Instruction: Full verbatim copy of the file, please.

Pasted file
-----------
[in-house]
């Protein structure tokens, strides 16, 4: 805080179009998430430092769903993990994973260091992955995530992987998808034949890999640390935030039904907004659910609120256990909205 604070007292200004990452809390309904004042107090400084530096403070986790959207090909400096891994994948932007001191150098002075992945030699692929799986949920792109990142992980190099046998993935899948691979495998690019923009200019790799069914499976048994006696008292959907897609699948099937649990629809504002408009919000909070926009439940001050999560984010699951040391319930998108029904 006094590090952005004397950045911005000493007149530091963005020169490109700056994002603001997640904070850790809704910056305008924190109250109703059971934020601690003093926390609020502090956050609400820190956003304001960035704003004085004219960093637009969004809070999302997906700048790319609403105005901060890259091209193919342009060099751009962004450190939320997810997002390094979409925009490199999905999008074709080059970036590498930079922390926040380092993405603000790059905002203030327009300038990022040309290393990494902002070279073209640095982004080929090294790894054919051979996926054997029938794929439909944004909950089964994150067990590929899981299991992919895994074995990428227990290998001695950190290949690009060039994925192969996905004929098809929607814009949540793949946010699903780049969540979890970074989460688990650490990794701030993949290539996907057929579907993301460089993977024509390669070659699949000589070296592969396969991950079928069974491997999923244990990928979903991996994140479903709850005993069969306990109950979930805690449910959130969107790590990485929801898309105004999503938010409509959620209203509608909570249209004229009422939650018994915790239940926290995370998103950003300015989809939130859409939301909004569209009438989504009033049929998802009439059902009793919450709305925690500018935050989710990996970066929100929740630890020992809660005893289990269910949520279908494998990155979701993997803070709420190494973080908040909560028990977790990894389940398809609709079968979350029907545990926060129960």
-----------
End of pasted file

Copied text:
[in-house]
């Protein structure tokens, strides 16, 4: 805080179009998430430092769903993990994973260091992955995530992987998808034949890999640390935030039904907004659910609120256990909205 604070007292200004990452809390309904004042107090400084530096403070986790959207090909400096891994994948932007001191150098002075992945030699692929799986949920792109990142992980190099046998993935899948691979495998690019923009200019790799069914499976048994006696008292959907897609699948099937649990629809504002408009919000909070926009439940001050999560984010699951040391319930998108029904 006094590090952005004397950045911005000493007149530091963005020169490109700056994002603001997640904070850790809704910056305008924190109250109703059971934020601690003093926390609020502090956050609400820190956003304001960035704003004085004219960093637009969004809070999302997906700048790319609403105005901060890259091209193919342009060099751009962004450190939320997810997002390094979409925009490199999905999008074709080059970036590498930079922390926040380092993405603000790059905002203030327009300038990022040309290393990494902002070279073209640095982004080929090294790894054919051979996926054997029938794929439909944004909950089964994150067990590929899981299991992919895994074995990428227990290998001695950190290949690009060039994925192969996905004929098809929607814009949540793949946010699903780049969540979890970074989460688990650490990794701030993949290539996907057929579907993301460089993977024509390669070659699949000589070296592969396969991950079928069974491997999923244990990928979903991996994140479903709850005993069969306990109950979930805690449910959130969107790590990485929801898309105004999503938010409509959620209203509608909570249209004229009422939650018994915790239940926290995370998103950003300015989809939130859409939301909004569209009438989504009033049929998802009439059902009793919450709305925690500018935050989710990996970066929100929740630890020992809660005893289990269910949520279908494998990155979701993997803070709420190494973080908040909560028990977790990894389940398809609709079968979350029907545990926060129960």